Special initiative ONE WORLD – No Hunger

Green innovation centre Ethiopia

Smallholder farmers threshing wheat

Almost one third of the Ethiopian population is undernourished . This is despite the fact that the country has the natural conditions required to grow enough food for everybody. However, seeds which are prone to disease, cultivation of the land using the most basic of tools and the harvesting of grain by hand all mean that farmers ultimately are only able to reap a fraction of what could actually be harvested. As far as the cultivation of wheat and faba beans is concerned, the aim is now to improve this situation.

What is so innovative?

Modern technology used to generate higher yields: Whenever a field is ploughed using oxen, weeds grow back very quickly as the soil is not fully turned. However, weeds deprive the crops of light, water and nutrients. Modern mouldboard ploughs, on the other hand, invert the soil completely, burying unwanted weeds in the process. This in turn allows crops such as wheat to grow better.

Seeing the results for themselves: 500 pilot smallholdings are using traditional methods to farm half of their land. On the other half, they are employing one of 14 innovations – ranging from high-quality seed and modern agricultural machinery to better storage of harvest products. The demonstration plots allow the farmers to see for themselves the extent to which their yields are increased.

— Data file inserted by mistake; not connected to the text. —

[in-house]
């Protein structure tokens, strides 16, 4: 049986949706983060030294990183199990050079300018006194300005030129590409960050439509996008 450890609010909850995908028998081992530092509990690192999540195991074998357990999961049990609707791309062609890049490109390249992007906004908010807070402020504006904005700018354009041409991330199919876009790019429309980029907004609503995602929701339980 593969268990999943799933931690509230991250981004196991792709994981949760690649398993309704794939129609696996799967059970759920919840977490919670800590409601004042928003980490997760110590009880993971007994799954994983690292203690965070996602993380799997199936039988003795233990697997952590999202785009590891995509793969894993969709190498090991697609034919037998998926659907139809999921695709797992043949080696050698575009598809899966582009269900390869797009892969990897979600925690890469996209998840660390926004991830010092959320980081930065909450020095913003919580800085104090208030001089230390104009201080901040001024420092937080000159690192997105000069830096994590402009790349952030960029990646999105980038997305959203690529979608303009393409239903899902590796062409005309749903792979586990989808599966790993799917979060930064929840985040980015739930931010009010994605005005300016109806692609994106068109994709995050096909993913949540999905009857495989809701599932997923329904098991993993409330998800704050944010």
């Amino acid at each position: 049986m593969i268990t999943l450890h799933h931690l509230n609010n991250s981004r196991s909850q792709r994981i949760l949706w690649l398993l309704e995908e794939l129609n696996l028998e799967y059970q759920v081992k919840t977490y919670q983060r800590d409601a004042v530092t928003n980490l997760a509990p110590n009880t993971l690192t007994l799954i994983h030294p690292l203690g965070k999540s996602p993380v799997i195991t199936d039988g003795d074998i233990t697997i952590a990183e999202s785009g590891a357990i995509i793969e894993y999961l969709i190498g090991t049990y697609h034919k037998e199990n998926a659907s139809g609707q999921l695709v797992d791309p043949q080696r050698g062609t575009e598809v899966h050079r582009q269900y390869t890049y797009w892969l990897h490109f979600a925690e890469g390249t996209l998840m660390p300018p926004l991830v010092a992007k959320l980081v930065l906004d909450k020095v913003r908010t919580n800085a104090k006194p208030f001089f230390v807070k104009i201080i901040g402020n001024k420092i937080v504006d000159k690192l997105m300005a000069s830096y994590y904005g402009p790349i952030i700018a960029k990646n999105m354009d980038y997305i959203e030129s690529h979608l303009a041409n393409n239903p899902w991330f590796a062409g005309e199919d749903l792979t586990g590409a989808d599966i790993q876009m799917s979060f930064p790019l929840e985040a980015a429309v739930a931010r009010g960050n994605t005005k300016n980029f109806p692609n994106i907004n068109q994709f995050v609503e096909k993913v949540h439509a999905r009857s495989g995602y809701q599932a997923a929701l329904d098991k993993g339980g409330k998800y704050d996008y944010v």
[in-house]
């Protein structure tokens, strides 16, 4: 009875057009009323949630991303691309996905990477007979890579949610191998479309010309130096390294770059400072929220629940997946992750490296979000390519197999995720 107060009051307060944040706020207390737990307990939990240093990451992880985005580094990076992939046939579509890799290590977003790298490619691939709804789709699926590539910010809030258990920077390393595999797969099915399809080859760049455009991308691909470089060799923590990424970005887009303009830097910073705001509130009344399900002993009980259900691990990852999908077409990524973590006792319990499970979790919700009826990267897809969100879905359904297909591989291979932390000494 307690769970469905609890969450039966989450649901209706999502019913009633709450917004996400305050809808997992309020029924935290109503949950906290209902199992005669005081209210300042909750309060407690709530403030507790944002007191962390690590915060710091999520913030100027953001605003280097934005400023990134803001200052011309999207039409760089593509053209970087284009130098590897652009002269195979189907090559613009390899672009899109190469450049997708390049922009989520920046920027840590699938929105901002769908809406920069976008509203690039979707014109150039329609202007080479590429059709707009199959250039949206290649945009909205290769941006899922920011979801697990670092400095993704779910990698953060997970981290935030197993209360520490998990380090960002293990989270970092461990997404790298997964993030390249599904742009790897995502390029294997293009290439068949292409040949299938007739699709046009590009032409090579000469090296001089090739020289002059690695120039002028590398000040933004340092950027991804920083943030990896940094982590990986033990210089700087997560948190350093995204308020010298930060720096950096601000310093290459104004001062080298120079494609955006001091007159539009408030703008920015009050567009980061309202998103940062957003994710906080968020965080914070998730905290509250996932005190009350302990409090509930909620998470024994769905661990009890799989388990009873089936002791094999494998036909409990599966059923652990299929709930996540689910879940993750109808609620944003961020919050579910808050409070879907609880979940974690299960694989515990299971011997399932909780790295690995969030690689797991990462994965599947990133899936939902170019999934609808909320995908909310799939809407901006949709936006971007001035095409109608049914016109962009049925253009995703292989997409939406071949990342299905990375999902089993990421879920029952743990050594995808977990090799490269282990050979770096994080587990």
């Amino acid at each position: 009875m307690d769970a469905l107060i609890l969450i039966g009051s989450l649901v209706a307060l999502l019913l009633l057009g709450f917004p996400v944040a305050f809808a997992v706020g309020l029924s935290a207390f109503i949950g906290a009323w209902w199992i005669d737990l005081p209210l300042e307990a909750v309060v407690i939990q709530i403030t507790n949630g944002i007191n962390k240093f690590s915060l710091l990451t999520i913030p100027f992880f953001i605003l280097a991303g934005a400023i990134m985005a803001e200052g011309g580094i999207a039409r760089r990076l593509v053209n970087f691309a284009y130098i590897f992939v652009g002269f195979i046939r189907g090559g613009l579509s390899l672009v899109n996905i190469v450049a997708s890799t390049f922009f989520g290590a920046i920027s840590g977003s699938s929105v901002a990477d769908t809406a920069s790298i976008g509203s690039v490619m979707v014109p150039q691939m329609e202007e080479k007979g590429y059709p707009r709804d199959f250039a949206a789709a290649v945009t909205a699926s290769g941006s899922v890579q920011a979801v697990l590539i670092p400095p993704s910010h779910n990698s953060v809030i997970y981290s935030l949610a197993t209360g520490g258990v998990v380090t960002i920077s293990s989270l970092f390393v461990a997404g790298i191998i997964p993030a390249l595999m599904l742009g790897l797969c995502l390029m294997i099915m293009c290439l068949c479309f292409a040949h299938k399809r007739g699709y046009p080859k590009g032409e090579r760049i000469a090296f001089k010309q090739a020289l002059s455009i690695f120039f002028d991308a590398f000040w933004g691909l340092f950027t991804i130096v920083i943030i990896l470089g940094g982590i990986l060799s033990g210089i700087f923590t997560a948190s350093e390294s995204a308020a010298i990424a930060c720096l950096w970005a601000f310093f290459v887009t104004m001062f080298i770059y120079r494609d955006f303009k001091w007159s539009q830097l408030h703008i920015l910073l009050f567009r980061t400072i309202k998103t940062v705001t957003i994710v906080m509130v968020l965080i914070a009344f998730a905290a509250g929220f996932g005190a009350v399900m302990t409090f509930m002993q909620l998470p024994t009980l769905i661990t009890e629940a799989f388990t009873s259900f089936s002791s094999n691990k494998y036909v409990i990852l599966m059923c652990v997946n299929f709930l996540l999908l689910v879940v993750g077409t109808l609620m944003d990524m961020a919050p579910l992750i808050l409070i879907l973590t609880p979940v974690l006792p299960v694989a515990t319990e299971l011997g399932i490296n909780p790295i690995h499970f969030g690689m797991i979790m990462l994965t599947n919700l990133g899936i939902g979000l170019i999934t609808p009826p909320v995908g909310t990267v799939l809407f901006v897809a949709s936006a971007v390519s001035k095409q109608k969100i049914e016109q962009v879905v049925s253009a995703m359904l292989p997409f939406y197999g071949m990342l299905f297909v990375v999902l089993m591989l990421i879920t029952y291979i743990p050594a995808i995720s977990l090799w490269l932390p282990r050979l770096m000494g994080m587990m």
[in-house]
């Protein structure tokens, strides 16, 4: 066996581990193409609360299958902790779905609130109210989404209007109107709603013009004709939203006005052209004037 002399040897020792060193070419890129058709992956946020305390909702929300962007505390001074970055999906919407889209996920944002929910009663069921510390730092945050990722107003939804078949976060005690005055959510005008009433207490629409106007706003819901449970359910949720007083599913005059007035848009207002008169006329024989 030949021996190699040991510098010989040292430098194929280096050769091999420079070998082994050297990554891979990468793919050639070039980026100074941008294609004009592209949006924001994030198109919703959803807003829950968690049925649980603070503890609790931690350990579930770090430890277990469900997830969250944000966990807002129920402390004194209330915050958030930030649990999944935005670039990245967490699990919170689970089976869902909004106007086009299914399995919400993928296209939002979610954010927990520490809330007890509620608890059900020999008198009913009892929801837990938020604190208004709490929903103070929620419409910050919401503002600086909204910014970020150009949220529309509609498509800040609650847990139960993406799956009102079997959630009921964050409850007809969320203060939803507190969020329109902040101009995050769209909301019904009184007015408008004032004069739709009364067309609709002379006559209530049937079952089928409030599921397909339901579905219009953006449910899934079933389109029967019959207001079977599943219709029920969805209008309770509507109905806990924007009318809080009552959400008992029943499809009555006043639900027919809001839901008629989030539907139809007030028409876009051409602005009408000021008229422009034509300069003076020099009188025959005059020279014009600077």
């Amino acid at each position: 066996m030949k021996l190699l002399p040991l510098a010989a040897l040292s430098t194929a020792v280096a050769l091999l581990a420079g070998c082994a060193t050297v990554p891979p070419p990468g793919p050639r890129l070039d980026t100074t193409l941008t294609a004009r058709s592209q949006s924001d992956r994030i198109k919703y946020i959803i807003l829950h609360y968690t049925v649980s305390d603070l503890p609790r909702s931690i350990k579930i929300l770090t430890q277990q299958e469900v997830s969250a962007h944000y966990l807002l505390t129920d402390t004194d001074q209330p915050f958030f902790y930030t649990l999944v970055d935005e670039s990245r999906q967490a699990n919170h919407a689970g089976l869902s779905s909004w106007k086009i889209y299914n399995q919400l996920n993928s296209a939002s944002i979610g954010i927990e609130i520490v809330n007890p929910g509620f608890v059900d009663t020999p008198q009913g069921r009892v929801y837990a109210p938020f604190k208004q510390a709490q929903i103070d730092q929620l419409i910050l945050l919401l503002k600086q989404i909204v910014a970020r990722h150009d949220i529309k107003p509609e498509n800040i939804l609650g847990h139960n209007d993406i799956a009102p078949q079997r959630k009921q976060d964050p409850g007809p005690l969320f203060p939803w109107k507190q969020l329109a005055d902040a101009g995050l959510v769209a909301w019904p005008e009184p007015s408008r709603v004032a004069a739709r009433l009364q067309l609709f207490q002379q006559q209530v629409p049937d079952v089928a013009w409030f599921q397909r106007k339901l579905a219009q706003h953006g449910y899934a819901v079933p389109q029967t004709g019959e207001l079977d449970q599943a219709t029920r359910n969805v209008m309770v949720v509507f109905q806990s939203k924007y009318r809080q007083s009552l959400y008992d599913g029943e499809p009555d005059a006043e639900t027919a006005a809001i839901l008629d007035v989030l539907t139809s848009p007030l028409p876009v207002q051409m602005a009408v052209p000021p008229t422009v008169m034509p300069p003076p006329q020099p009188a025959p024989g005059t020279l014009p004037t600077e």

Theoretical and practical advice: Although many agricultural extension officers have acquired theoretical knowledge through their studies, they lack practical experience. An additional course of practice-oriented training is designed to enhance officers’ ability to analyse in depth the specific requirements of farmers so that they can provide them with successful and customised extension services.

Our objectives

  • To increase income and productivity of 70,000 smallholders by 30 per cent
  • To create 2,000 new jobs
  • To provide education and training for 70,000 smallholders

Routes to success

Up to now, many farmers have not leased any agricultural equipment. The farmers of the 500 pilot smallholdings are now able to see for themselves the benefit of using agricultural machinery on their land. Demand for ploughs, harvesting machinery and combine harvesters is growing, as is the number of companies hiring out such machinery – including in remote regions. The result is better harvests, more jobs and greater income.

At present, around 90 per cent of farmers do not purchase certified seed but instead use part of their last harvest to sow the next harvest. The disadvantage of this traditional method is that low-quality seed is recycled over and over again. Actual yields are therefore lower than what is possible and crop diseases are able to spread more easily. Together with the Kulumsa Agricultural Research Center – Ethiopia’s national institute for the breeding and production of seeds – the green innovation centre is working to improve seed production and processing. Partners such as farmers’ cooperatives and the local farm service centres train the smallholders in good farming practice and help them to get access to better seed as well as to pesticides and fertilisers.

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